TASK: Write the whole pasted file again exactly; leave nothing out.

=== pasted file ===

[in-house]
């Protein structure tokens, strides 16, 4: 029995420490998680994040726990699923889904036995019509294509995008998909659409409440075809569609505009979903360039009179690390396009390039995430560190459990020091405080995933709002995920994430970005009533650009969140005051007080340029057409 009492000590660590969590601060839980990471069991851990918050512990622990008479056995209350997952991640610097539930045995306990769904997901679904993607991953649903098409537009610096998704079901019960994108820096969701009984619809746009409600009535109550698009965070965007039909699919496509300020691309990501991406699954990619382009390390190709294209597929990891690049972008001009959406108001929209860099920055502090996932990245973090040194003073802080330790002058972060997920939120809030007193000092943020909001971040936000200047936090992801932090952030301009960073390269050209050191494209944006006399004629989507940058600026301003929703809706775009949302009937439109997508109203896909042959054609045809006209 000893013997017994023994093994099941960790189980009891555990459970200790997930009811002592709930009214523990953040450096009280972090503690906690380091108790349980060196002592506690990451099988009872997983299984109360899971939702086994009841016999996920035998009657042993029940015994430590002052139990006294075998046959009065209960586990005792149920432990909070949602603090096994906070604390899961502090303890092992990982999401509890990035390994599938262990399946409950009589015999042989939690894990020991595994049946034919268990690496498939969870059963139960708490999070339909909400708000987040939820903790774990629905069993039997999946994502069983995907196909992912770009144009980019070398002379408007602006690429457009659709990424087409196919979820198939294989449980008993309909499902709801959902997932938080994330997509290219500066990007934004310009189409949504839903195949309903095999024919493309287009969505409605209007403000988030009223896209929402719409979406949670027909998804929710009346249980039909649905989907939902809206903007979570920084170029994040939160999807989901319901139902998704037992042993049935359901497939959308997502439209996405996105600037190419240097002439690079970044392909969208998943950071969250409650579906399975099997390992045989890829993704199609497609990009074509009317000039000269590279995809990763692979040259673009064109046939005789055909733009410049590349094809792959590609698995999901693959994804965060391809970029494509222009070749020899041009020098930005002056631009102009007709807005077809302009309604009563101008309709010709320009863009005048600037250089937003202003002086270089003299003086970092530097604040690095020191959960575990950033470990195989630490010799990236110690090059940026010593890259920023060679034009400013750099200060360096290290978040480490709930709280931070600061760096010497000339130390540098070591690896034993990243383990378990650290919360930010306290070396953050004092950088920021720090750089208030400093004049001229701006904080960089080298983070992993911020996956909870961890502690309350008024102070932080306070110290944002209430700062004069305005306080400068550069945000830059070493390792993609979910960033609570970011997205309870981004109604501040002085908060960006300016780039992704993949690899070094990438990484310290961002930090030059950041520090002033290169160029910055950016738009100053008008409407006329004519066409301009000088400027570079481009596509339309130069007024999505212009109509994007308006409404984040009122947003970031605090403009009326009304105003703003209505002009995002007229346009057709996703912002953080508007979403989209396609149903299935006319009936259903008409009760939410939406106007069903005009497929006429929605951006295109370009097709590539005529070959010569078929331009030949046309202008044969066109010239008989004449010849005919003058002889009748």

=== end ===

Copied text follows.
[in-house]
């Protein structure tokens, strides 16, 4: 029995420490998680994040726990699923889904036995019509294509995008998909659409409440075809569609505009979903360039009179690390396009390039995430560190459990020091405080995933709002995920994430970005009533650009969140005051007080340029057409 009492000590660590969590601060839980990471069991851990918050512990622990008479056995209350997952991640610097539930045995306990769904997901679904993607991953649903098409537009610096998704079901019960994108820096969701009984619809746009409600009535109550698009965070965007039909699919496509300020691309990501991406699954990619382009390390190709294209597929990891690049972008001009959406108001929209860099920055502090996932990245973090040194003073802080330790002058972060997920939120809030007193000092943020909001971040936000200047936090992801932090952030301009960073390269050209050191494209944006006399004629989507940058600026301003929703809706775009949302009937439109997508109203896909042959054609045809006209 000893013997017994023994093994099941960790189980009891555990459970200790997930009811002592709930009214523990953040450096009280972090503690906690380091108790349980060196002592506690990451099988009872997983299984109360899971939702086994009841016999996920035998009657042993029940015994430590002052139990006294075998046959009065209960586990005792149920432990909070949602603090096994906070604390899961502090303890092992990982999401509890990035390994599938262990399946409950009589015999042989939690894990020991595994049946034919268990690496498939969870059963139960708490999070339909909400708000987040939820903790774990629905069993039997999946994502069983995907196909992912770009144009980019070398002379408007602006690429457009659709990424087409196919979820198939294989449980008993309909499902709801959902997932938080994330997509290219500066990007934004310009189409949504839903195949309903095999024919493309287009969505409605209007403000988030009223896209929402719409979406949670027909998804929710009346249980039909649905989907939902809206903007979570920084170029994040939160999807989901319901139902998704037992042993049935359901497939959308997502439209996405996105600037190419240097002439690079970044392909969208998943950071969250409650579906399975099997390992045989890829993704199609497609990009074509009317000039000269590279995809990763692979040259673009064109046939005789055909733009410049590349094809792959590609698995999901693959994804965060391809970029494509222009070749020899041009020098930005002056631009102009007709807005077809302009309604009563101008309709010709320009863009005048600037250089937003202003002086270089003299003086970092530097604040690095020191959960575990950033470990195989630490010799990236110690090059940026010593890259920023060679034009400013750099200060360096290290978040480490709930709280931070600061760096010497000339130390540098070591690896034993990243383990378990650290919360930010306290070396953050004092950088920021720090750089208030400093004049001229701006904080960089080298983070992993911020996956909870961890502690309350008024102070932080306070110290944002209430700062004069305005306080400068550069945000830059070493390792993609979910960033609570970011997205309870981004109604501040002085908060960006300016780039992704993949690899070094990438990484310290961002930090030059950041520090002033290169160029910055950016738009100053008008409407006329004519066409301009000088400027570079481009596509339309130069007024999505212009109509994007308006409404984040009122947003970031605090403009009326009304105003703003209505002009995002007229346009057709996703912002953080508007979403989209396609149903299935006319009936259903008409009760939410939406106007069903005009497929006429929605951006295109370009097709590539005529070959010569078929331009030949046309202008044969066109010239008989004449010849005919003058002889009748």